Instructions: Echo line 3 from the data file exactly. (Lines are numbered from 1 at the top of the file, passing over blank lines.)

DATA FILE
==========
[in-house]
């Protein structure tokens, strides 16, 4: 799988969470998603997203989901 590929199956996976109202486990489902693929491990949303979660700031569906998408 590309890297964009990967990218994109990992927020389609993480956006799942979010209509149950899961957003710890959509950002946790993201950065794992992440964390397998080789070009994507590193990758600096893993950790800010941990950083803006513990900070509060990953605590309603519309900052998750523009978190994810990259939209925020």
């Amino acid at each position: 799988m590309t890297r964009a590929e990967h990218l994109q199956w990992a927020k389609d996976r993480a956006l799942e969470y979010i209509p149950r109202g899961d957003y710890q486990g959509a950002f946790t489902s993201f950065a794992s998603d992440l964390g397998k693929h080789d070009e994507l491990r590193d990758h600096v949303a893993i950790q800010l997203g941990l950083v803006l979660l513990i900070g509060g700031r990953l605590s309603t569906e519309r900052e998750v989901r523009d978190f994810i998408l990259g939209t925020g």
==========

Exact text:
């Amino acid at each position: 799988m590309t890297r964009a590929e990967h990218l994109q199956w990992a927020k389609d996976r993480a956006l799942e969470y979010i209509p149950r109202g899961d957003y710890q486990g959509a950002f946790t489902s993201f950065a794992s998603d992440l964390g397998k693929h080789d070009e994507l491990r590193d990758h600096v949303a893993i950790q800010l997203g941990l950083v803006l979660l513990i900070g509060g700031r990953l605590s309603t569906e519309r900052e998750v989901r523009d978190f994810i998408l990259g939209t925020g």